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One of our most important jobs at the Roosevelt Library is to make sure our researchers have access to the Library’s holdings. Our research room is continuously busy with a mix of authors, students, academics, genealogists and interested people searching through our documents. We are always happy to hear about their experiences in our research room and enjoy sharing their stories with others.
Rabbi A. James Rudin has been researching at the FDR Library and wrote about his experience. We hope you will enjoy his recent article in the Washington Post as much as we did. To read Rabbi Rudin’s article, please visit: http://www.washingtonpost.com/national/on-faith/back-to-the-future/2012/09/19/2df8230a-028f-11e2-9132-f2750cd65f97_story.html
Americans With Disabilities Act
To commemorate the 22nd anniversary of the Americans with Disabilities Act (ADA), the National Archives is featuring Presidential records related to disability history on a new web research page. Following that theme, below is a brief description of how FDR’s disability affected the design of his private retreat and of the first Presidential Library.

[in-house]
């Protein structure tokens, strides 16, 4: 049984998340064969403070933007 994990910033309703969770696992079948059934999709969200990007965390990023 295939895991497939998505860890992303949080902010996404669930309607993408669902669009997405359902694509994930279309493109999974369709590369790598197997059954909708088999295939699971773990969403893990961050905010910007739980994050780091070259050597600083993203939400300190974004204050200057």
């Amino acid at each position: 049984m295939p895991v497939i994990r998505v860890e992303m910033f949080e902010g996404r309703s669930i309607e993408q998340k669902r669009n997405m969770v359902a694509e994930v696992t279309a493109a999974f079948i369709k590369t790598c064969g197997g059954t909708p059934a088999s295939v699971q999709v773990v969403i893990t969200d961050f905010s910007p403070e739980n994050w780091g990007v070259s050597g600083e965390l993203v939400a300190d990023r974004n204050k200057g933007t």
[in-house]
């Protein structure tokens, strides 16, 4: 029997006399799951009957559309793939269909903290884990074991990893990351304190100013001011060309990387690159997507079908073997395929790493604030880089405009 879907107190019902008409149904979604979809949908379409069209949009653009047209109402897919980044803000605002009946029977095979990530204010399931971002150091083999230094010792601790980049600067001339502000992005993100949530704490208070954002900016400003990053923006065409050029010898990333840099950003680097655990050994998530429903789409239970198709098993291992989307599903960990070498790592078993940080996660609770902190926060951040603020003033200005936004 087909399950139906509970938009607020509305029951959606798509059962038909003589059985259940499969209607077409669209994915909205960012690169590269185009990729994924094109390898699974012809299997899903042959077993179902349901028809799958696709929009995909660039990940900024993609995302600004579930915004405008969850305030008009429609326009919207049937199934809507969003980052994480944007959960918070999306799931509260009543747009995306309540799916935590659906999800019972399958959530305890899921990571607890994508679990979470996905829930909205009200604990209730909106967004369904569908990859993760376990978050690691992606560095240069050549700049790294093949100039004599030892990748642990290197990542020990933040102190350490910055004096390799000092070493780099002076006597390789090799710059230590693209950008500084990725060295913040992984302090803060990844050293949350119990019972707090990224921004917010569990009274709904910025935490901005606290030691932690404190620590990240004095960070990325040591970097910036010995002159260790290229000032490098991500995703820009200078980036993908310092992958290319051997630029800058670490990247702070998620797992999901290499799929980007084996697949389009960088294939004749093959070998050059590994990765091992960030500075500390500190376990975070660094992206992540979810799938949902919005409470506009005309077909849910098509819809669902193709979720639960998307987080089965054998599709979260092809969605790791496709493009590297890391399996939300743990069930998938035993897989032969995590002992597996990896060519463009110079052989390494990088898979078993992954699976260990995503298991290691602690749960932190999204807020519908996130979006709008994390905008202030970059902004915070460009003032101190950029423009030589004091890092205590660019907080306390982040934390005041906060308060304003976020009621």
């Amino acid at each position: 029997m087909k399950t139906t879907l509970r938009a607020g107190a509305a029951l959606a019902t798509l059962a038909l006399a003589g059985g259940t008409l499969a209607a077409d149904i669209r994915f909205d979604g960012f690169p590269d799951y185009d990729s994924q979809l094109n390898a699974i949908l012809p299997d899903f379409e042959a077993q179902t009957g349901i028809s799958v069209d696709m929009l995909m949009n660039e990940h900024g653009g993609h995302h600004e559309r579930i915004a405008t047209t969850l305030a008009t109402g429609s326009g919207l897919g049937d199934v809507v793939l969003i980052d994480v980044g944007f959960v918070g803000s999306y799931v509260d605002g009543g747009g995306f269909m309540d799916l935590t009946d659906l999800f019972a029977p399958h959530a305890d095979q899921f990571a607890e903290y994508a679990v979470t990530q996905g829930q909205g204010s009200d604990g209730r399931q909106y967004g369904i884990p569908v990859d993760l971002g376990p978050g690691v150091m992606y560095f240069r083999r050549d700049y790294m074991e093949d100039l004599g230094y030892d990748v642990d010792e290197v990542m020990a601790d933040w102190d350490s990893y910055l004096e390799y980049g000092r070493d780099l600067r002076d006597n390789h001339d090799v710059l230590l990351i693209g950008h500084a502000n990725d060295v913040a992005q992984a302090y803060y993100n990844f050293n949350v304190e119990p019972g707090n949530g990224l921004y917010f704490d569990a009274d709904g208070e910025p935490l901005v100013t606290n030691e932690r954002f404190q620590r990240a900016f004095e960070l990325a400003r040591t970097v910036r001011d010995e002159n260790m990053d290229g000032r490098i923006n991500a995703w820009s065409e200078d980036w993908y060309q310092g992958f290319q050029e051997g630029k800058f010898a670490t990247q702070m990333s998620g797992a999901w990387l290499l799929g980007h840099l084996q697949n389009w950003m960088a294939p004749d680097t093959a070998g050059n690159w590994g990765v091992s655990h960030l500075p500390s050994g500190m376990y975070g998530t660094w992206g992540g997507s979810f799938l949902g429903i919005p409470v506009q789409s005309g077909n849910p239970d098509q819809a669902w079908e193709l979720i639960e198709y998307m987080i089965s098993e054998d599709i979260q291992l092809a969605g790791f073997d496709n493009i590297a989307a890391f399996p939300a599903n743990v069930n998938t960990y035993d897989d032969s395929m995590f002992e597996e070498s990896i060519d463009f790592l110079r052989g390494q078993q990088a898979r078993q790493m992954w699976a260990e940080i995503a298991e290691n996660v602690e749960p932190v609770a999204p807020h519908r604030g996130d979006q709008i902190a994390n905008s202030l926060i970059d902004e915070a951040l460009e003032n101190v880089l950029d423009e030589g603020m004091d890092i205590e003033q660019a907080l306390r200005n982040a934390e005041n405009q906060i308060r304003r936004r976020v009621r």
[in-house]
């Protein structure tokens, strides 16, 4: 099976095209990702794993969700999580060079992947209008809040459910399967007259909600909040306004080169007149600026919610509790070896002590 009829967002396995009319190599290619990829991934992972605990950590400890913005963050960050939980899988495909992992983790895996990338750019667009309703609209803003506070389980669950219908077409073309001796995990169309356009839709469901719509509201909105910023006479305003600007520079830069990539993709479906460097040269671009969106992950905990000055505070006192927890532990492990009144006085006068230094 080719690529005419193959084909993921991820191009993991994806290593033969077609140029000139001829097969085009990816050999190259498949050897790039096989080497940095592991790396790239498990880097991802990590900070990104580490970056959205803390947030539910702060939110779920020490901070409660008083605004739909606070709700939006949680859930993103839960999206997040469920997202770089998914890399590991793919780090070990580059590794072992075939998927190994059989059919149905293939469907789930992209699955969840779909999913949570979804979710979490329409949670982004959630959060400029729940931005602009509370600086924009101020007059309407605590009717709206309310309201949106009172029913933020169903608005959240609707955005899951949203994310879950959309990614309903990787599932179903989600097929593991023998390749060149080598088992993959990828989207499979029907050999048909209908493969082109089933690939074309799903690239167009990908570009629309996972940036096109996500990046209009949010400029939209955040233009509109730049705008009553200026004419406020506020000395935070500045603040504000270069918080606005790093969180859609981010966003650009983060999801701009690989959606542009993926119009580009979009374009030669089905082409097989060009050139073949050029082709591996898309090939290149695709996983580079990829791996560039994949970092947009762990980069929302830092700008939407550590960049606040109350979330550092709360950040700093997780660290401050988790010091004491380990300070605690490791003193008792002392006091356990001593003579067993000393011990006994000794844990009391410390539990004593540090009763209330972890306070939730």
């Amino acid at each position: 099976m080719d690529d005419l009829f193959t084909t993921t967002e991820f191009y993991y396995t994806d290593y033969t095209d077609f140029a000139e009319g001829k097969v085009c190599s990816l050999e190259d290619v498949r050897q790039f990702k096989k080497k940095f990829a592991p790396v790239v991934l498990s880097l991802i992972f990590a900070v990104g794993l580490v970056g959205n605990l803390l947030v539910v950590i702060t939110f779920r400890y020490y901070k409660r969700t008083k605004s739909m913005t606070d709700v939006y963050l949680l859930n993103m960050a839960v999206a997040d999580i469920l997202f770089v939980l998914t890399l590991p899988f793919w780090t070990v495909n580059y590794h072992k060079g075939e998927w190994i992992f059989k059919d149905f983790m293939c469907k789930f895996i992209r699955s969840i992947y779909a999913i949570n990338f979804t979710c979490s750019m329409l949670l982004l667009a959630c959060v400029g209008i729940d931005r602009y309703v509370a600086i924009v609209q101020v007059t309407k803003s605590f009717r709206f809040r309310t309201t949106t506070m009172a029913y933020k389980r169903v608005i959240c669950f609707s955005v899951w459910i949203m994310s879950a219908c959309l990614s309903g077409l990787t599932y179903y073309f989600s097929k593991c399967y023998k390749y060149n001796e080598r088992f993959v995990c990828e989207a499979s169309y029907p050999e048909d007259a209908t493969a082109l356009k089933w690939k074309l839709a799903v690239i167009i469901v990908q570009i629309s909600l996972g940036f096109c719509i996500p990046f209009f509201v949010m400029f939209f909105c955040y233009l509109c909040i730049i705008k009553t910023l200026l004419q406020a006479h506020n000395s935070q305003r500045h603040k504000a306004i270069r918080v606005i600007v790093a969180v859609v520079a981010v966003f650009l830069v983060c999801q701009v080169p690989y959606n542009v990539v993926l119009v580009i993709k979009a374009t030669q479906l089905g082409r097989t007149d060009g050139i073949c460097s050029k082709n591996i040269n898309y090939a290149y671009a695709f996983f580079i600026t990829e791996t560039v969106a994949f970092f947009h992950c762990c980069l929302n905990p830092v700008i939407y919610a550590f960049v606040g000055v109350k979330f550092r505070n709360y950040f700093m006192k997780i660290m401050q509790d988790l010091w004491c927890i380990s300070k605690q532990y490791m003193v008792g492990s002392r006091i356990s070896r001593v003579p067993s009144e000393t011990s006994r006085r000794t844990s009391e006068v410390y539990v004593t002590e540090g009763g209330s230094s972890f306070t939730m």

The FDR Library Building
The FDR Library was conceived and built under President Roosevelt’s direction during 1939-41 on 16 acres of land in Hyde Park, New York. Roosevelt decided that a dedicated facility was needed to house the vast quantity of historical papers, books, and memorabilia he had accumulated during a lifetime of public service and private collecting.
FDR considered himself to be an amateur architect, and was intimately involved in the design of the Library. He was particularly fond of the Hudson Valley Dutch Colonial style of architecture, and the Library was built in this fashion. The building provided not only museum space for visitors and a formal office for FDR but also storage areas for FDR’s vast collections.